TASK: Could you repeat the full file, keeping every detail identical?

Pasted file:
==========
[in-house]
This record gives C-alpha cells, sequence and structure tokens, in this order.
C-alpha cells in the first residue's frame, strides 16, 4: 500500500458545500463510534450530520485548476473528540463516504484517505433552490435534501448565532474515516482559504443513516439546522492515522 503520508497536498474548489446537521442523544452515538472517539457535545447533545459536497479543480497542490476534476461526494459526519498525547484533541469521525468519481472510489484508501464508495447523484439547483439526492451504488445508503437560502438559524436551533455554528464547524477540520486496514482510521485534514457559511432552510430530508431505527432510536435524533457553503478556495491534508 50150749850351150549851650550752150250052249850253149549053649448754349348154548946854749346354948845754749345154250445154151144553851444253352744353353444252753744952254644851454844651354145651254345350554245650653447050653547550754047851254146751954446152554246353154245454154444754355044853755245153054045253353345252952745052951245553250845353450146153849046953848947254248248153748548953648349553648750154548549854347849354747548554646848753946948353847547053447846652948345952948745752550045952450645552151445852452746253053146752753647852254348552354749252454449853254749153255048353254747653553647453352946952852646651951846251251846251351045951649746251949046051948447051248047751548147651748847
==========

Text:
[in-house]
This record gives C-alpha cells, sequence and structure tokens, in this order.
C-alpha cells in the first residue's frame, strides 16, 4: 500500500458545500463510534450530520485548476473528540463516504484517505433552490435534501448565532474515516482559504443513516439546522492515522 503520508497536498474548489446537521442523544452515538472517539457535545447533545459536497479543480497542490476534476461526494459526519498525547484533541469521525468519481472510489484508501464508495447523484439547483439526492451504488445508503437560502438559524436551533455554528464547524477540520486496514482510521485534514457559511432552510430530508431505527432510536435524533457553503478556495491534508 50150749850351150549851650550752150250052249850253149549053649448754349348154548946854749346354948845754749345154250445154151144553851444253352744353353444252753744952254644851454844651354145651254345350554245650653447050653547550754047851254146751954446152554246353154245454154444754355044853755245153054045253353345252952745052951245553250845353450146153849046953848947254248248153748548953648349553648750154548549854347849354747548554646848753946948353847547053447846652948345952948745752550045952450645552151445852452746253053146752753647852254348552354749252454449853254749153255048353254747653553647453352946952852646651951846251251846251351045951649746251949046051948447051248047751548147651748847